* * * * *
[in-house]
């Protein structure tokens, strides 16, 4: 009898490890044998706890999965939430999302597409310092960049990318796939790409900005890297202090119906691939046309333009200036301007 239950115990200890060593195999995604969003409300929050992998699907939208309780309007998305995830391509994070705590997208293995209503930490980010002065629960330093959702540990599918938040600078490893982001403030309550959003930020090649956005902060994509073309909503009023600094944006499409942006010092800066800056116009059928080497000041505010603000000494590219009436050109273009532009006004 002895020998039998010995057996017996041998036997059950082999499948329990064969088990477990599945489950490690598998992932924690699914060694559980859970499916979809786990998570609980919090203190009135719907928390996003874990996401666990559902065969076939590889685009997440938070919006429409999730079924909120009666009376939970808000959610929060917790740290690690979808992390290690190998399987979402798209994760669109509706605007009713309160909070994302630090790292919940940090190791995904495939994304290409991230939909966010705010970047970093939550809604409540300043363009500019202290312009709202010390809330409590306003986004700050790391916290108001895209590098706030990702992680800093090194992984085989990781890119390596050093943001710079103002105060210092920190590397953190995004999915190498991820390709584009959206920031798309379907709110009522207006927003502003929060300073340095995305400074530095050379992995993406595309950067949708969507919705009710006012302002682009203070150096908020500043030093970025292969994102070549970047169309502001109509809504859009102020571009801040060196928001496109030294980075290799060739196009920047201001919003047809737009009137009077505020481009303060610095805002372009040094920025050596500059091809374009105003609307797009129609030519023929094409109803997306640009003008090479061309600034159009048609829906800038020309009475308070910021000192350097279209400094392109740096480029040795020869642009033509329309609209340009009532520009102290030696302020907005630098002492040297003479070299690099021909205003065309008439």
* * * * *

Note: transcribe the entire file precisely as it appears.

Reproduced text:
[in-house]
């Protein structure tokens, strides 16, 4: 009898490890044998706890999965939430999302597409310092960049990318796939790409900005890297202090119906691939046309333009200036301007 239950115990200890060593195999995604969003409300929050992998699907939208309780309007998305995830391509994070705590997208293995209503930490980010002065629960330093959702540990599918938040600078490893982001403030309550959003930020090649956005902060994509073309909503009023600094944006499409942006010092800066800056116009059928080497000041505010603000000494590219009436050109273009532009006004 002895020998039998010995057996017996041998036997059950082999499948329990064969088990477990599945489950490690598998992932924690699914060694559980859970499916979809786990998570609980919090203190009135719907928390996003874990996401666990559902065969076939590889685009997440938070919006429409999730079924909120009666009376939970808000959610929060917790740290690690979808992390290690190998399987979402798209994760669109509706605007009713309160909070994302630090790292919940940090190791995904495939994304290409991230939909966010705010970047970093939550809604409540300043363009500019202290312009709202010390809330409590306003986004700050790391916290108001895209590098706030990702992680800093090194992984085989990781890119390596050093943001710079103002105060210092920190590397953190995004999915190498991820390709584009959206920031798309379907709110009522207006927003502003929060300073340095995305400074530095050379992995993406595309950067949708969507919705009710006012302002682009203070150096908020500043030093970025292969994102070549970047169309502001109509809504859009102020571009801040060196928001496109030294980075290799060739196009920047201001919003047809737009009137009077505020481009303060610095805002372009040094920025050596500059091809374009105003609307797009129609030519023929094409109803997306640009003008090479061309600034159009048609829906800038020309009475308070910021000192350097279209400094392109740096480029040795020869642009033509329309609209340009009532520009102290030696302020907005630098002492040297003479070299690099021909205003065309008439």